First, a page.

Creating Better Futures for Our Children
One of my favorite Earth, Wind and Fire songs (and I have many) is Remember the Children. For many elected officials, children are often forgotten because simply they do not vote or make campaign contributions. Another problem is that it is nearly impossible to get resources to children without passing it through parents and other caretakers. Obviously poor children have poor parents who are regarded largely as failures in life for not sufficiently capitalizing on the wealth of opportunities in our great nation. So, should children just be left behind? The late Marvin Gaye thought about this back in 1971 when he recorded Save the Children. As poverty has once again taken center stage during the 50-year retrospective of President Lyndon Johnson’s War on Poverty, and as a consequence of escalating economic inequality, the plight of poor children has not been the focus of many policy discussions.
The House Budget Committee led by Republican Rep. Paul Ryan conducted a hearing yesterday on the progress of the War on Poverty inviting people “on the frontlines” to provide their perspectives. Ryan mentioned children once but only as a reference to one of the witnesses. Two other presenters mentioned children three times each in their testimony. Only Marian Wright Edelman, president of the Children’s Defense Fund, focused on children in her testimony—referencing them 92 times. She is often the lone voice for children in the policy arena.
[Poor Children] Saving the children should be the primary focus of any anti-poverty agenda, yet using child poverty as a measure of success demonstrates how far off the mark current anti-poverty policies have been. According to a National Center for Children in Poverty brief, children under 18 years old are 23 percent of the U. S. population but they comprise 34 percent of people in poverty. More than a fifth (22 percent) lived below the poverty threshold in 2012 and nearly half (45 percent) lived in low-income families, living on less than 200 percent of the poverty level. The trend is moving in the wrong direction from 40 percent in 2006 to 45 percent in 2012. According to Kids Count data, the number of children who lived in extreme poverty—less than half of the poverty threshold—grew from 8 percent (5.7 million) in 2008 to 10 percent (7.4 million) in 2012. These are discouraging statistics.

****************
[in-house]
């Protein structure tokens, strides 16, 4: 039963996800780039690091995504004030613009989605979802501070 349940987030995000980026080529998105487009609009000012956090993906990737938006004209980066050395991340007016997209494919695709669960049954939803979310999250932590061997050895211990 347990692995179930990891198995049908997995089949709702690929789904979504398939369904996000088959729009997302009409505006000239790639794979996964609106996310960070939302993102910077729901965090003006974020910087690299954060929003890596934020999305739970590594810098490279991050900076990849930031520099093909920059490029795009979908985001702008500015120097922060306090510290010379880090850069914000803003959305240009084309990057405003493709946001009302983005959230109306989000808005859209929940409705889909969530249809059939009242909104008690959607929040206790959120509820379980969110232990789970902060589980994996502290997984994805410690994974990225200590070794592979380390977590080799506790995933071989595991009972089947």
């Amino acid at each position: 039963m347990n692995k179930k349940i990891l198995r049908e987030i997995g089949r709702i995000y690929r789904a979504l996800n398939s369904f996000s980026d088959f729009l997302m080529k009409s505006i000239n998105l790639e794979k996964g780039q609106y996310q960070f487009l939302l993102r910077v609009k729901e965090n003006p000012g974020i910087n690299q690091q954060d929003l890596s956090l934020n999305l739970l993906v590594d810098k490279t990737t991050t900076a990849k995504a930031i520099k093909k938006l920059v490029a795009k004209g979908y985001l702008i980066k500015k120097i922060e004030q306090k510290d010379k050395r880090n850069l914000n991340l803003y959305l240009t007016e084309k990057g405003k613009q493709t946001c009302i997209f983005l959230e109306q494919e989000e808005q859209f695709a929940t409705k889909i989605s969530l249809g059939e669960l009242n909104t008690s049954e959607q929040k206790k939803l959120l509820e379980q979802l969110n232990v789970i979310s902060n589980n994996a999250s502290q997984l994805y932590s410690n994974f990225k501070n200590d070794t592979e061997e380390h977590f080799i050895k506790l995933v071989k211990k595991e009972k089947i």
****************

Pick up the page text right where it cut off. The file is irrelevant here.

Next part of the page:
It would seem that our policy agenda should focus on ensuring as many children as possible escape poverty and become productive taxpaying citizens. Instead we seem to be content with allowing too many children to be neglected, warehoused in special education classes, denied culturally and intellectually uplifting experiences, and left without the essential education and tools needed to live meaningful lives. Conservatives argue rightly, that it is the role of the family and not the government to provide these essential activities. But the vast majority of poor families lack the resources and the social networks to do this, many of the heads of these households were poor children themselves. The government must provide a social safety net.
Conservatives like Ryan believe that rescuing children from poverty should be left to churches and other charitable groups when parents fail to provide the nurturing and resources needed. Many parents fail—not because they are bad parents—but because they are lacking the resources needed as described in an article in today’s New York Times. Norm Ornstein—a resident scholar at the American Enterprise Institute, a conservative think tank—says Ryan cannot have it both ways. He cannot portray himself as genuinely concerned with the plight of the poor while promoting policies that eviscerate the social safety net.
So how do we begin crafting policies that will significantly reduce child poverty in the United States? We can begin with Jane Waldfogel, a professor of social work and public affairs at Columbia University, who worked with policymakers in the United Kingdom to cut child poverty in half in five years at the beginning of the century. Her book, Britain’s War on Poverty, offers policy prescriptions that legislators in the United States could adopt. We can get behind Social Work Caucus chair Rep. Barbara Lee and others who have made poverty a central theme of their policy agendas. It is time we move past ideological battles and focus on creating better futures for America’s children.
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